I recently read an interesting article by Sarah Valentine entitled, “Legal Research as a Fundamental Skill: A Lifeboat for Students and Law Schools.” It reminded me of several things I believe most of us know, but fail to implement when conducting research.
Go Beyond Case Law –
Why do we immediately start our research in case law? Many secondary sources including treatises and journal articles provide a wider discussion of an issue. These resources often explore nuances that a decision can not. Plus, key cases are often identified and analyzed.
Go Online with Open Eyes –
Throwing search terms in a general search engine such as Google may or may not completely cover a topic. When using the Internet, take advantage of focused websites (e.g. Cornell’s
LLI, SSRN, or the State Bar of Wisconsin). To help eliminate irrelevant documents use the “advanced search” option (e.g. limit domain to .gov or limit results to .pdf documents).
If you find yourself with too many hits, maybe start in Google Scholar or Google Books. Or check a website that can provide some direction such as Zimmerman’s Research Guide or ipl2 (which is a merger of the Internet Public Library and Librarian’s Internet Index).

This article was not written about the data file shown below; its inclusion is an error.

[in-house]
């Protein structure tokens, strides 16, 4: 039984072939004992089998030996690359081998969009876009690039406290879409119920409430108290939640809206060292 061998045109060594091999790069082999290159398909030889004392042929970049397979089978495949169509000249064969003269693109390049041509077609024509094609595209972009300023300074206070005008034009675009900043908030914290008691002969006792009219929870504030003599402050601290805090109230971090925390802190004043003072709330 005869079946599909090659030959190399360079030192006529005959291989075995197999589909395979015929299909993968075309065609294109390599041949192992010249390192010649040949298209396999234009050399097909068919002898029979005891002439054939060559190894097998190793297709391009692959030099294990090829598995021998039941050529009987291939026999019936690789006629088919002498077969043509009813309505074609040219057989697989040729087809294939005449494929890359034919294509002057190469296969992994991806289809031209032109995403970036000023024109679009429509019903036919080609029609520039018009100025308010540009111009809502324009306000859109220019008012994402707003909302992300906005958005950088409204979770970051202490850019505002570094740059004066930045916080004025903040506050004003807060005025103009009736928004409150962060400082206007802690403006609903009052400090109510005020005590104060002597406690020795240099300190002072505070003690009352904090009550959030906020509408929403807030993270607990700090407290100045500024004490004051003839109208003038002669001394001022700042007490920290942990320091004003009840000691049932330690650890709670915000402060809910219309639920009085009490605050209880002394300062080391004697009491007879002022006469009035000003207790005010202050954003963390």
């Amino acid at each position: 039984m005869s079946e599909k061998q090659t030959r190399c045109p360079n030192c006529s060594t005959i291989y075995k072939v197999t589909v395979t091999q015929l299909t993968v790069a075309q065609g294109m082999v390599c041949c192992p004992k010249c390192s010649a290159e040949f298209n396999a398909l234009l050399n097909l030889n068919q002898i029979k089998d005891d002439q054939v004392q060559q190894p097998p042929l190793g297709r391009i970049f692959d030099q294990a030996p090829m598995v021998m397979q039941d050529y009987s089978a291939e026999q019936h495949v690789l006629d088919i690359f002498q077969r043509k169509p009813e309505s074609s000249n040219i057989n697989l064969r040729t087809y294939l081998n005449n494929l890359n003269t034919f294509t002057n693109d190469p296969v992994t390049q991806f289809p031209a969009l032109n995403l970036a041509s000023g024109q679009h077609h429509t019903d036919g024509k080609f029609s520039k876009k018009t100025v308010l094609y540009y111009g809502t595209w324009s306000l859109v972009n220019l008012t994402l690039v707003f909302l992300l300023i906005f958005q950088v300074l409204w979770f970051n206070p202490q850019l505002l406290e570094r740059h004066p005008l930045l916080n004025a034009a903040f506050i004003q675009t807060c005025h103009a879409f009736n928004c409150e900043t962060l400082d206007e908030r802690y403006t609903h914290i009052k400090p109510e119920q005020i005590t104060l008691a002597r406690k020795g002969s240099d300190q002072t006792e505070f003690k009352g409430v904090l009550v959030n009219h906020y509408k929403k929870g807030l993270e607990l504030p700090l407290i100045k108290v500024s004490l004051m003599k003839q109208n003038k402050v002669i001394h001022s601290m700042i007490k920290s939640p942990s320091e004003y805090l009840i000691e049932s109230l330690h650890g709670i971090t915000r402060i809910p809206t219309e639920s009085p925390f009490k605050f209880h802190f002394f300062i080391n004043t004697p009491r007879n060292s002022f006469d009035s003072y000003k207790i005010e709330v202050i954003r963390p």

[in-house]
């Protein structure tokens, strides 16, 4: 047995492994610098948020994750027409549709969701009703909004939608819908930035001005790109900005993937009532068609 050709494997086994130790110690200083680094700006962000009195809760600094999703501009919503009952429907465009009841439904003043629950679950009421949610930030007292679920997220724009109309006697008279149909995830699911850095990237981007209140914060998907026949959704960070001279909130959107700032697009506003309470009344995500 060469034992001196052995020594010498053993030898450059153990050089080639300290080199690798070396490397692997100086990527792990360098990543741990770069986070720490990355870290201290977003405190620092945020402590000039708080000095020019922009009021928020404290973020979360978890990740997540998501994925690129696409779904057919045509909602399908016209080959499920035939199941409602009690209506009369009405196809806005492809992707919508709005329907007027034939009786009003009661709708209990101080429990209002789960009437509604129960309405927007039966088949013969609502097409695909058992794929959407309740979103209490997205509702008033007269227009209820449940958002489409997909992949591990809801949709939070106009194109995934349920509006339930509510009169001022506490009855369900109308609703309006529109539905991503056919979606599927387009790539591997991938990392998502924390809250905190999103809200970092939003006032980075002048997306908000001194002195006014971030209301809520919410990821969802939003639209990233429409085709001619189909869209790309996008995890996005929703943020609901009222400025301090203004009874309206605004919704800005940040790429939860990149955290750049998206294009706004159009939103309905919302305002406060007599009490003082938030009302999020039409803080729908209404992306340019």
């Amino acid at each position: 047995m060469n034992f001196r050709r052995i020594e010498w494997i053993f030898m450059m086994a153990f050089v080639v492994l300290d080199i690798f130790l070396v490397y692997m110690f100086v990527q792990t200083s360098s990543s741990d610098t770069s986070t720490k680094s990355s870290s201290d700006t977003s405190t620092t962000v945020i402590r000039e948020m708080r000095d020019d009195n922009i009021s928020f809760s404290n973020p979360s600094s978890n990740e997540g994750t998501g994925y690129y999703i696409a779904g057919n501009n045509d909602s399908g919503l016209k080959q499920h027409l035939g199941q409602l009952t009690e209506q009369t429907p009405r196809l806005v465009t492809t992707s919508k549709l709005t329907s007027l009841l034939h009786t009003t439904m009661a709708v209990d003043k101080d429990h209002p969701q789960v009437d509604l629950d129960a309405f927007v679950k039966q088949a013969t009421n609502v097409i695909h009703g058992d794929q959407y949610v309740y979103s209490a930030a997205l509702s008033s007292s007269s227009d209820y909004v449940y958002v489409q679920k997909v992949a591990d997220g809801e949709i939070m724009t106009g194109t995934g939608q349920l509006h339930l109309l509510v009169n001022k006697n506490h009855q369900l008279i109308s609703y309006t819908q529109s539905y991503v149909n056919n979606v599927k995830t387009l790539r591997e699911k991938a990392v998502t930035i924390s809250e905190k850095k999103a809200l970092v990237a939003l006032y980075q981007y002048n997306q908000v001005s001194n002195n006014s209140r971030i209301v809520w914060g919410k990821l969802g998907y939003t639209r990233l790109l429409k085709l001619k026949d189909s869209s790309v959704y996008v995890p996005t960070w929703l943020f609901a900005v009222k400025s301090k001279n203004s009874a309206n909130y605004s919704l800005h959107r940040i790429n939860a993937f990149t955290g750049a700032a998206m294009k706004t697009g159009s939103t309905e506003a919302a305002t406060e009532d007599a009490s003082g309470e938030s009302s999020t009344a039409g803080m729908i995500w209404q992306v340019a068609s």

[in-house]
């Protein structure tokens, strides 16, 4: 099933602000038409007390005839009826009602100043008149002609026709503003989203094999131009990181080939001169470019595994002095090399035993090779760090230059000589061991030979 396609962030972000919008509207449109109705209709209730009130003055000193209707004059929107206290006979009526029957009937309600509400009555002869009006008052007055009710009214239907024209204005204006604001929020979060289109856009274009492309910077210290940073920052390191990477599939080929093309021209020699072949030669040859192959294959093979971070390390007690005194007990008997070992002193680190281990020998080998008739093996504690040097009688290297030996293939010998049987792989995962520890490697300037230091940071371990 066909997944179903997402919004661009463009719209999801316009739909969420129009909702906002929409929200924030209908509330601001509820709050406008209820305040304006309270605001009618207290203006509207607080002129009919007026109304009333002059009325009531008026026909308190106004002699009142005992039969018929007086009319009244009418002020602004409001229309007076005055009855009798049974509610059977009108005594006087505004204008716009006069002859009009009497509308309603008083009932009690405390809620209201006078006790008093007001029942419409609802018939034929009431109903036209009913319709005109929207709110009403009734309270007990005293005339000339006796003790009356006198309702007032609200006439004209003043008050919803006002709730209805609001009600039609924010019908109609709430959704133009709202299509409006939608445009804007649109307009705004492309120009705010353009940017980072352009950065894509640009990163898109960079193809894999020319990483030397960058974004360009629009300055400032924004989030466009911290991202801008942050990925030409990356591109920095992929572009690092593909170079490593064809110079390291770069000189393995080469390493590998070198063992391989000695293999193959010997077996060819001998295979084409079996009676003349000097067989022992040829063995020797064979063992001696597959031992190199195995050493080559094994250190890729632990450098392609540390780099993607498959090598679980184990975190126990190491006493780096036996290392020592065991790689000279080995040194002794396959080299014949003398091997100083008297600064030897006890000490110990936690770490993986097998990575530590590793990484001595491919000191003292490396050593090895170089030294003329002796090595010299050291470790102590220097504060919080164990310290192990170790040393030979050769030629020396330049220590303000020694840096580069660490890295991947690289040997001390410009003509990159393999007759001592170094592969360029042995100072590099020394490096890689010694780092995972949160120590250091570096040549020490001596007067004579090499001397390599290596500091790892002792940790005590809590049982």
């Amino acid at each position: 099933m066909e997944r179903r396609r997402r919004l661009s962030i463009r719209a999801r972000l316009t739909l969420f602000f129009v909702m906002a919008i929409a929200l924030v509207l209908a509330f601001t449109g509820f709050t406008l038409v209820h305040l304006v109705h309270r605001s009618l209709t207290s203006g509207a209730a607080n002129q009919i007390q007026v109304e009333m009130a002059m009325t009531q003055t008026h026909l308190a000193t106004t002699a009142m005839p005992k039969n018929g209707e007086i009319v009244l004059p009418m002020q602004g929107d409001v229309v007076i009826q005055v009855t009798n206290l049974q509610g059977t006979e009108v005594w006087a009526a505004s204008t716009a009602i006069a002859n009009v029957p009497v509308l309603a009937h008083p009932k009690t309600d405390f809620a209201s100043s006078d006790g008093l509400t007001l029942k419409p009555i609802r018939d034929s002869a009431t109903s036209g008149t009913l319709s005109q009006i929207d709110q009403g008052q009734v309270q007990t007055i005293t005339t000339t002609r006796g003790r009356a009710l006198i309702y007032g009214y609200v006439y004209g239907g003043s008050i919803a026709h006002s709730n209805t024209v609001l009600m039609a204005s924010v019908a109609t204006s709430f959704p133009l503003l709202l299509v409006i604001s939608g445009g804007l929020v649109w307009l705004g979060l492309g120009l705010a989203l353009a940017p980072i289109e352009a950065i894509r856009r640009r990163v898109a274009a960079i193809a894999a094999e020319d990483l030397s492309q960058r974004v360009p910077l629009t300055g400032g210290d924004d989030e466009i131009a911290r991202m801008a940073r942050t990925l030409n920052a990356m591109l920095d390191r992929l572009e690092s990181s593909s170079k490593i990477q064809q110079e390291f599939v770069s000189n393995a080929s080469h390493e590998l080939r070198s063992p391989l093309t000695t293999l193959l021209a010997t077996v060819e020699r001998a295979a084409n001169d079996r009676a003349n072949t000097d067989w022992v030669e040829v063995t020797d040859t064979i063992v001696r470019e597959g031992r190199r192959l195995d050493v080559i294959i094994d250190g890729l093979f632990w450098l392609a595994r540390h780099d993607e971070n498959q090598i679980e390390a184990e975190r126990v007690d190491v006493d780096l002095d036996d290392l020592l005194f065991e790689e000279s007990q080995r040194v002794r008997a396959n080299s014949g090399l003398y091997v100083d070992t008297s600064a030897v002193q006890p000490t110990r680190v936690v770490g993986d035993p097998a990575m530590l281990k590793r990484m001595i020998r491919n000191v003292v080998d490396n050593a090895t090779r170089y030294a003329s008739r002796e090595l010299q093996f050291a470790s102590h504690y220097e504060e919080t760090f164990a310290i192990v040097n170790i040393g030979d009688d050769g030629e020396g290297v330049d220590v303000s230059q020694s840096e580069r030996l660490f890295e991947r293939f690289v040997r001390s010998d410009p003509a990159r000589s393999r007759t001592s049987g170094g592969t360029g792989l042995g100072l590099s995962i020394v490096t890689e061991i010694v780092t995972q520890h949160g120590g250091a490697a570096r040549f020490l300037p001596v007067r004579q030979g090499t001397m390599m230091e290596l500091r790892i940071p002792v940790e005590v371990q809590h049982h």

Remember the saying that “not everything is online.” It is true. There are valuable resources (e.g. older drafting records) that have not made it to the Internet.
Go to your Subscription Databases –
Take advantage of the resources you are paying for. Contact the research assistance line to learn about and get the most out of these products. A few minutes in a paid subscription resource may save an hour of general online searching.
Go to the Library –
I am not only referring to the books at your firm or office. Seek out the experts at the various libraries available such as the State Law Library, Milwaukee County Legal Resource Center, Marquette, UW Law Library, Legislative Reference Bureau’s library, etc. Their staff and collections will prove invaluable. And remember, no matter where you live in Wisconsin a State Law Library card (available to WI licensed attorneys) provides you with access to databases and items in their collection.
The public and UW libraries have databases and resources that can assist with non-legal research. Many of these libraries now offer online chat with the reference librarians. And, do not forget Badgerlink.
Do you have any thoughts?